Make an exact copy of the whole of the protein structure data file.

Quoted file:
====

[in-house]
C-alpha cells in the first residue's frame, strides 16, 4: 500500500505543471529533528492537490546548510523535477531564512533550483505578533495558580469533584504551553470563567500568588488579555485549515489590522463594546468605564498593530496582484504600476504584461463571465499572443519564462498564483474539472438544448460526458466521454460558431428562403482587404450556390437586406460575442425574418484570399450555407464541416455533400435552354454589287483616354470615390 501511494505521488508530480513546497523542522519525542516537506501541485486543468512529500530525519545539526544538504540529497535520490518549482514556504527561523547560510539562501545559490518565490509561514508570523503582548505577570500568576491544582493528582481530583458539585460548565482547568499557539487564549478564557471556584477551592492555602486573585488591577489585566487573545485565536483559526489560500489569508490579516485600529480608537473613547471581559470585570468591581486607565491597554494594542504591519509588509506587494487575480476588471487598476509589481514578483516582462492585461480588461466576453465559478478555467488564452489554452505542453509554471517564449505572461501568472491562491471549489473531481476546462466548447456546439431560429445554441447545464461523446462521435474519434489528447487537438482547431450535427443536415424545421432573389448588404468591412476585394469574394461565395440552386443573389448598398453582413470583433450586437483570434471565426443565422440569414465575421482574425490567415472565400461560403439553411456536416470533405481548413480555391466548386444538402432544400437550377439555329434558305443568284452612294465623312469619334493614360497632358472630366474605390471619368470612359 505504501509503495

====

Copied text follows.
[in-house]
C-alpha cells in the first residue's frame, strides 16, 4: 500500500505543471529533528492537490546548510523535477531564512533550483505578533495558580469533584504551553470563567500568588488579555485549515489590522463594546468605564498593530496582484504600476504584461463571465499572443519564462498564483474539472438544448460526458466521454460558431428562403482587404450556390437586406460575442425574418484570399450555407464541416455533400435552354454589287483616354470615390 501511494505521488508530480513546497523542522519525542516537506501541485486543468512529500530525519545539526544538504540529497535520490518549482514556504527561523547560510539562501545559490518565490509561514508570523503582548505577570500568576491544582493528582481530583458539585460548565482547568499557539487564549478564557471556584477551592492555602486573585488591577489585566487573545485565536483559526489560500489569508490579516485600529480608537473613547471581559470585570468591581486607565491597554494594542504591519509588509506587494487575480476588471487598476509589481514578483516582462492585461480588461466576453465559478478555467488564452489554452505542453509554471517564449505572461501568472491562491471549489473531481476546462466548447456546439431560429445554441447545464461523446462521435474519434489528447487537438482547431450535427443536415424545421432573389448588404468591412476585394469574394461565395440552386443573389448598398453582413470583433450586437483570434471565426443565422440569414465575421482574425490567415472565400461560403439553411456536416470533405481548413480555391466548386444538402432544400437550377439555329434558305443568284452612294465623312469619334493614360497632358472630366474605390471619368470612359 505504501509503495